Unsung Covid heroes head up Queen’s Birthday Honours list
Porter gets a gong
16 October, 2020 — By Tom Foot
Terry Allen has been at UCLH for 17 years
A HOSPITAL porter was among a string of unsung pandemic heroes to be recognised in this year’s Queen’s Birthday Honours.
Terry Allen, who has worked at University College Hospital for 17 years, was given a British Empire Medal for services to the NHS during the Covid-19 crisis.
The 63-year-old’s day job includes transferring suspected Covid patients admitted at the Euston hospital’s Accident and Emergency department for diagnosis.
Mr Allen said: “This job is really frontline, front of house and that’s what I like about it.”
He added that his phone “hasn’t stopped ringing” since the honours list was made public this week, adding: “I’ve taken some ribbing. I knew I had been nominated and thought ‘that’s nice’ but didn’t think anything would come of it.”
Mr Allen is employed by UCLH contractor Interserve, which runs security and portering at the hospital. Four UCLH Interserve workers died with Covid during the first wave.
Royal Free Hospital governor Linda Davies has been made an MBE for services to education and the NHS in north London. She has also served as the chair of governors at New End School in Hampstead for 12 years.
She said of the Royal Free: “The staff and management have been under enormous pressure because of the coronavirus pandemic but they have risen to the challenge magnificently.”
At the Whittington, Jessica Horne, head of respiratory physiotherapy at the Highgate hospital, also received a BEM for services to the NHS during Covid-19. Great Ormond Street’s feeding disorder nurse Una McCann was recognised for services to nursing. Ann Hannah also received a British Empire Medal for her Covid work at the Health Services Laboratory – a joint venture company set up by UCLH and the Royal Free that has tested patient Covid samples – as did Dr Rachael Dorothy Devlin, HSL’s medical director.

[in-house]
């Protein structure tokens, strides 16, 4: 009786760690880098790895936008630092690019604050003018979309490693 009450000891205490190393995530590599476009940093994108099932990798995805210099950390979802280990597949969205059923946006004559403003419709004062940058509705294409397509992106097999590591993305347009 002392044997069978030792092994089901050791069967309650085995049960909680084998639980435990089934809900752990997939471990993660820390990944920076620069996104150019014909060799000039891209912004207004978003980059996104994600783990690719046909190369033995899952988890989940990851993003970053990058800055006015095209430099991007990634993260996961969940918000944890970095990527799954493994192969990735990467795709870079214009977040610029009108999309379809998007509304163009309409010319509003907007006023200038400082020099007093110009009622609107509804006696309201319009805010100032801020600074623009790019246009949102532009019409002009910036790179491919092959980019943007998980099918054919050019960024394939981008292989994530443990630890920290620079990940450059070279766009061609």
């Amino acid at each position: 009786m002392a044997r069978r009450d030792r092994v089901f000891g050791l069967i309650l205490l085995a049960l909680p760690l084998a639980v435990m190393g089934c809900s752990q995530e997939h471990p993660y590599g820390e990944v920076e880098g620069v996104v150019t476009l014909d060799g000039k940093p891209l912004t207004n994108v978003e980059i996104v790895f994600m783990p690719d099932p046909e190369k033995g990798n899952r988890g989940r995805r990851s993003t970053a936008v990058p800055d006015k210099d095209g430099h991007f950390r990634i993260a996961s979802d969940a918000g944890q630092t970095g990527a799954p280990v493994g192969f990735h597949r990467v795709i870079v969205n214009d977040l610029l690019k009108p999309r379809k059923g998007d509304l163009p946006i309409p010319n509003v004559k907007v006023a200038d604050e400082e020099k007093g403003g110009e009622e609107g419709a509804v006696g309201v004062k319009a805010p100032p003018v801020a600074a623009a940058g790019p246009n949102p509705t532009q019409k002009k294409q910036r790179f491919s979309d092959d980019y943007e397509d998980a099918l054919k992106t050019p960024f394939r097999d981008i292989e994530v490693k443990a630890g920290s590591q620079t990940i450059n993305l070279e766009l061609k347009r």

A string of academics at UCL were awarded with gongs including engineer Professor Tim Baker, who headed the UCL Ventura project that developed the Continuous Positive Airway Pressure (CPAP). The CPAP, first trialled at University College Hospital, was extensively used to help patients with serious problems around the country.
Professor Baker said: “I am proud to have worked alongside staff from the NHS in the response to Covid, and I am honoured to represent the entire team in receiving this award.”
UCL’s Professor Sarah Walker, who heads a clinical trials unit in UCL, received an OBE for services to academia and the Covid-19 response.
Other UCL academic recognition included OBEs for Professor Imran Rasul for services to social sciences, Professor Sally Grantham-McGregor for services to early childhood development and Professor Sophie Scott for services to neuroscience; and knighthoods for Professor Geoff Mulgan for services to the creative economy and Professor Richard Catlow for services to leadership and science research.